Combat is your standard turn based experience in that both sides attack in sequence, which is shown at the bottom of the screen. It actually reminds me more of chess though, you are put on a field with a grid and you move your creatures and attack like chess pieces (if chess pieces had magic and ranged attacks). The squares your selected creature is able to move to will be highlighted in green, you can take a single action with each creature per turn, except for charging where you can fight after you have moved. Each creature has a black and a red box attached to it, the numbers in black are the creatures shield points, and the red its health points, creatures will only take damage once its shield is reduced to zero, and the more powerful the creature the higher these values will be. Your character will be standing at the side of the grid and can use her own magic to buff your fighters, you can gain more spells and skills as you level up. After the first area is completed you will have a choice when starting each new area of two different skill sets to start with, as well as the three bonus abilities that I mentioned earlier. Your attributes will also be different, for instance one choice will have more mana but less movement points and certain spells, while the other will be the opposite and have at least one different spell.

If, for whatever reason, you do not wish to fight the battles yourself there is an auto battle option and two faster speeds. Doing this can be quite convenient if you are short on time or just not in the mood for tactical fisticuffs, but you should be careful as the computer may not make the same choices you would with your warriors, and as I have said, death in most cases is final.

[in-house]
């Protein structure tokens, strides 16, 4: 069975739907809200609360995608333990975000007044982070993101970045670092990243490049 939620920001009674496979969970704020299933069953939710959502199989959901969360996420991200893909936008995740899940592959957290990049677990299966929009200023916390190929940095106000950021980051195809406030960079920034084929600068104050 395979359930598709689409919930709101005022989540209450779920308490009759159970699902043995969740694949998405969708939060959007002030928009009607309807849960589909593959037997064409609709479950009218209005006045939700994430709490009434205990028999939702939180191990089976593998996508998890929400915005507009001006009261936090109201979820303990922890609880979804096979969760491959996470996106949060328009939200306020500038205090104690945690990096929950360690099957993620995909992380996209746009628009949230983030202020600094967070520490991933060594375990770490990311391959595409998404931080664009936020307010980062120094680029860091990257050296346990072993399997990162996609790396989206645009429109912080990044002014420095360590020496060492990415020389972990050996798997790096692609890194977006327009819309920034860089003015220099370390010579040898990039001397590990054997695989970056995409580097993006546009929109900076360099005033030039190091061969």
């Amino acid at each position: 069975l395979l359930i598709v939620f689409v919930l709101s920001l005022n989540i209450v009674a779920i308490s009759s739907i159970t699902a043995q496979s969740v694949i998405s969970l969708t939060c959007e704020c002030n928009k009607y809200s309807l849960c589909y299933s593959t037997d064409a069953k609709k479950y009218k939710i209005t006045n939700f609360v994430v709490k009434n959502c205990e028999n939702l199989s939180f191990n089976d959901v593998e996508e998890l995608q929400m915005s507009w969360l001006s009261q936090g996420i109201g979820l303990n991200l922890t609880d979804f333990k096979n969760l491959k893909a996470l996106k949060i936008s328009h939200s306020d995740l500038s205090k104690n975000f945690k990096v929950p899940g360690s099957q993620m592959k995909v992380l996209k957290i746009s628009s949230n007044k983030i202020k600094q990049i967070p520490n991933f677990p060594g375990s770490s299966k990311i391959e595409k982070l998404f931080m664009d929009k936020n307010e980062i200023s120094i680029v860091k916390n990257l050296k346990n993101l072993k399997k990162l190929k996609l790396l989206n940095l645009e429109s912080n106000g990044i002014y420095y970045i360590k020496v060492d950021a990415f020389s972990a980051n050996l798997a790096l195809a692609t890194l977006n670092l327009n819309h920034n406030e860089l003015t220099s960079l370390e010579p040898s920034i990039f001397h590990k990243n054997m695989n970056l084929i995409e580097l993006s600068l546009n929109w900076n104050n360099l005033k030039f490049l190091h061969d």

When you are not exploring the maps and battling evil, you will be at the new capital with the Queen Dragoness. This is the base building aspect of the game, the resources you gather on your travels will also be used to build new sections and give you access to new abilities and a number of creatures to start each area with, You use the ZL and ZR buttons to rotate the screen around the hill the city is being built on and select the areas you want to visit, you can only build new areas as the story progresses.

The Dragoness: Command of the Flame is a deceptively enjoyable game, it can be challenging and your decisions are strategically important in determining your success far more as the game advances. While it is not a pretty game and the pacing can at times seem a little flat, each level is different and the scenario’s add some much needed flavour to the general gameplay. I was disappointed at how basic the base building part of the game is, most mobile base builders do it better I felt, but fortunately it is not a huge part of the game. I enjoyed the combat and variety of different creatures available, I also enjoyed the story and its characters, especially Natiq, having a battle pangolin is just cool. If you like games that make you think about every move you make, or just always wanted to work for a dragon, then this is the game for you.